The journal Cephalalgia – the scientific publication of the International Society of Headaches – has just published a study by members of the Headache Study Group of the Spanish Society of Neurology (SEN) of the Vall D’Hebron University Hospital, whose Objective was to evaluate the prevalence of a headache among the Spanish adolescent population. Carried out among more than 1,500 students aged between 12 and 18 and belonging to several institutes in Catalonia, the study also sought to analyze the most frequent types of headache in this population group as well as the relationship of their headaches with comorbidities and the lifestyle of teenagers.
“Adolescence is a decisive period for neurodevelopment because in this period the brain has a very high neuroplasticity to adapt its structure and functions in response to the demands, experiences and physiological changes of the environment. Therefore, the impact of what happens to the brain during these years can cause neuroplastic changes with long-term consequences“, explains Patricia Pozo Rosich, coordinator of the Headache Study Group of the Spanish Society of Neurology (SEN). “However, while adolescence is a crucial period for some primary headaches, there is very little information about the prevalence and impact of a headache in adolescents. We wanted to do this study to have a better understanding of these aspects and to change the impact of headaches on adults.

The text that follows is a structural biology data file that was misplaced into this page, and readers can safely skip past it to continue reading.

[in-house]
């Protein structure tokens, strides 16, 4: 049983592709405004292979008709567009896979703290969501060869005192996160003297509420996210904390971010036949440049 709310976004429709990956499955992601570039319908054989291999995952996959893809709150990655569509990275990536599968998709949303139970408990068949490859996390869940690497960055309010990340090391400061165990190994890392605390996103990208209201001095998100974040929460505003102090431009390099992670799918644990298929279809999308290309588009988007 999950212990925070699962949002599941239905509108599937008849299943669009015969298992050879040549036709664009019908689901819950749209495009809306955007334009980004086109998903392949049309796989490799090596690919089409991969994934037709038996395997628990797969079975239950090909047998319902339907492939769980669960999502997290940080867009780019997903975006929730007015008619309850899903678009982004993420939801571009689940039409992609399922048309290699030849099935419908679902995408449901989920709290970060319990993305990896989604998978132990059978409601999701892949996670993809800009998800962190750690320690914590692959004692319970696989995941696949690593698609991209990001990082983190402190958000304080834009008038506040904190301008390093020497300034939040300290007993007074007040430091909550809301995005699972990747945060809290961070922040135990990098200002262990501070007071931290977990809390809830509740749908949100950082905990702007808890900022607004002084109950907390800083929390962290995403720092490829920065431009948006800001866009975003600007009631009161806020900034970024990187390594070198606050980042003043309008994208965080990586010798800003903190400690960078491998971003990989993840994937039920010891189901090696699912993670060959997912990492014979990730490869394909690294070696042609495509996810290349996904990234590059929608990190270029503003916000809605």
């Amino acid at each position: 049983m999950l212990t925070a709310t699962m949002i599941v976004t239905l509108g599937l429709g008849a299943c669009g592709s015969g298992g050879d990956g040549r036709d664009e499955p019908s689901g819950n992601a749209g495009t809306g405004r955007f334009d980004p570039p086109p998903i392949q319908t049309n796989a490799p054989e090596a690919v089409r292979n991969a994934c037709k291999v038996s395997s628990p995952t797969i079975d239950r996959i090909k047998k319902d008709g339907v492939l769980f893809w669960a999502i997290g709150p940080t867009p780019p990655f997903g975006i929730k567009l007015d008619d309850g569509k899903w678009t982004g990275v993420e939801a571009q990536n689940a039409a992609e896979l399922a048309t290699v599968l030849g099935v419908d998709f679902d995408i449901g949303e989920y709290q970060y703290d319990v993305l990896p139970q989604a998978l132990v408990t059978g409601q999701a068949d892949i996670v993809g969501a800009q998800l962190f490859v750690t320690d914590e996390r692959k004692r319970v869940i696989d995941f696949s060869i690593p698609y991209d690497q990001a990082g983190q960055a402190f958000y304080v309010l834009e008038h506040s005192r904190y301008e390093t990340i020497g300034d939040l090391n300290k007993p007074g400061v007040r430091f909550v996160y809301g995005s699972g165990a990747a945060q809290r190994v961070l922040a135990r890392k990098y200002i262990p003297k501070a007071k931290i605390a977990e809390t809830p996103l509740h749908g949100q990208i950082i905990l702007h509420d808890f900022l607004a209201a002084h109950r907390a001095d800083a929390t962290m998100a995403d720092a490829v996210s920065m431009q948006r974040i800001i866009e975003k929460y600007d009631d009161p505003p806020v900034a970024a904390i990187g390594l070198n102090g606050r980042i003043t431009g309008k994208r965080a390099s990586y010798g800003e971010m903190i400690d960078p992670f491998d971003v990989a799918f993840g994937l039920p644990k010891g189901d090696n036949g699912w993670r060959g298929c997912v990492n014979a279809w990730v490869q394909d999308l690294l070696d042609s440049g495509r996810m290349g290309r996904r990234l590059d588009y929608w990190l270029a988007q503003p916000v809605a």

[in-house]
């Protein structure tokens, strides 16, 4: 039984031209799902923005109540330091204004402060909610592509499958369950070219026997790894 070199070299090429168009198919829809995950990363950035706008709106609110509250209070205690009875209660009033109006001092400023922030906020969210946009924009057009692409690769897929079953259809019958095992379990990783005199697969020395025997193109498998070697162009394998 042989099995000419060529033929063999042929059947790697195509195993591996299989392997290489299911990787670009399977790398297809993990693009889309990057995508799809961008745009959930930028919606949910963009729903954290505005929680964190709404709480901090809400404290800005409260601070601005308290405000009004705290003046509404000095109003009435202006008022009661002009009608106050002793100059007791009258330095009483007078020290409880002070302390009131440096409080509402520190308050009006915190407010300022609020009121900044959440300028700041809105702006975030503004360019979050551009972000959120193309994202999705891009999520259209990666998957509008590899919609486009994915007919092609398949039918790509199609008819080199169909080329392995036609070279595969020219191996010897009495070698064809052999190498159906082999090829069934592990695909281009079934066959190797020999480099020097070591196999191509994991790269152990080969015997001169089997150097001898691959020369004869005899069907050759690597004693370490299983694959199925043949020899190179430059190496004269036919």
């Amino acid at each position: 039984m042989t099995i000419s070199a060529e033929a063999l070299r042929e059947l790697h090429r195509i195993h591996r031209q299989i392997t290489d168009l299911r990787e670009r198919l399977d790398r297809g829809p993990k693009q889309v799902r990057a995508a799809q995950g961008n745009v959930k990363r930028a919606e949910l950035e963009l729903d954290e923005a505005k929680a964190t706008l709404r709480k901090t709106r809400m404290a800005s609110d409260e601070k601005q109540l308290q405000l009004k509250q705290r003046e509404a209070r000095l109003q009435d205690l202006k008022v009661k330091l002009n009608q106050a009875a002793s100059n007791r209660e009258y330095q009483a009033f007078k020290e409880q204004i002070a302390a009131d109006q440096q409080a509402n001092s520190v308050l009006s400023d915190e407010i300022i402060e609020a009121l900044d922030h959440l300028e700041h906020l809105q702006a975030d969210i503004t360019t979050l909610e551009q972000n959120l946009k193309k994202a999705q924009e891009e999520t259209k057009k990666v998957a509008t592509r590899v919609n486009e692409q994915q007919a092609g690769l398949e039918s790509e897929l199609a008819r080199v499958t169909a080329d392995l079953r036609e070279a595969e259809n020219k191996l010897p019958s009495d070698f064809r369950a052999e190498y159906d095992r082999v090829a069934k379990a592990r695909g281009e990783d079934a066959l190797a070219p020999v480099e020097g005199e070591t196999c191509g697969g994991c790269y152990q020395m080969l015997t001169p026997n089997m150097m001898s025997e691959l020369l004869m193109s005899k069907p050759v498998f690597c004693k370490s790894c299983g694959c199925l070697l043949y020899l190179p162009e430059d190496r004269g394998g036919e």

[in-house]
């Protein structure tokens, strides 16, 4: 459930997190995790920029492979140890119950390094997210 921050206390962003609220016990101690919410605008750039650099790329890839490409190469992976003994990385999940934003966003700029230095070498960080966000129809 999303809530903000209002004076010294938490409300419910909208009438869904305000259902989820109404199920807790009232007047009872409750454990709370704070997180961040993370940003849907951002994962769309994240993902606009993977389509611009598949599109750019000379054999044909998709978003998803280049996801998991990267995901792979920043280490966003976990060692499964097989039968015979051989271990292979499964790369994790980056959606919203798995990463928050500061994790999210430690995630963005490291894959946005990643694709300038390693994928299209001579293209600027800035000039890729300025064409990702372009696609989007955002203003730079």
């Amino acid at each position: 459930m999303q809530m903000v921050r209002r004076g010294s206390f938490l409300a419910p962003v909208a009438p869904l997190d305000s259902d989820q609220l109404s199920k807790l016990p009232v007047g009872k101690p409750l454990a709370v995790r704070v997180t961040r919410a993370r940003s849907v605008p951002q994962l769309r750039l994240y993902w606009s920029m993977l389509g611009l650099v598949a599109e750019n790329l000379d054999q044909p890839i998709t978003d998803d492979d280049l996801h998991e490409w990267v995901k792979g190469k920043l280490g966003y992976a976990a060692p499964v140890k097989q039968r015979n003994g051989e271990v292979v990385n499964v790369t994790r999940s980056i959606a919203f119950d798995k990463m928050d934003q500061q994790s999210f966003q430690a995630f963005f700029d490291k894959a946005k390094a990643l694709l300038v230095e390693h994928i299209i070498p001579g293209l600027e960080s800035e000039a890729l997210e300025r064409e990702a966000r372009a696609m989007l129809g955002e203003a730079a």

According to this study, 30.5% of adolescents suffer from recurrent headaches, with migraines being the most common headache in this population group (11.3% of those interviewed). In addition, nearly 33% of adolescents with a headache had at least one episode per week and a little over 44% showed some degree of disability related to their headaches. However, more than 73% of those interviewed who suffer from headaches do not have a diagnosis.
The study also notes that headaches are significantly more common in girls (35.1% versus 25.5% of adolescent males), as well as among adolescents with poor sleep habits (36.6% versus 27.6%), among those who perform a lower physical activity and in adolescents who do not eat breakfast (37.3% versus 28.4%), smoke (10.5% against 4.9%), or consume caffeine (30.9% versus 24.7%). On the contrary, no differences were found in the school’s performance of adolescents, the educational level of the parents, or the environment or the educational system. However, 57% of students with recurrent headaches had a family history.
On the other hand, the most significant comorbidities associated with a headache include allergies, asthma, chronic pain (in addition to headache) and mental and behavioral health problems.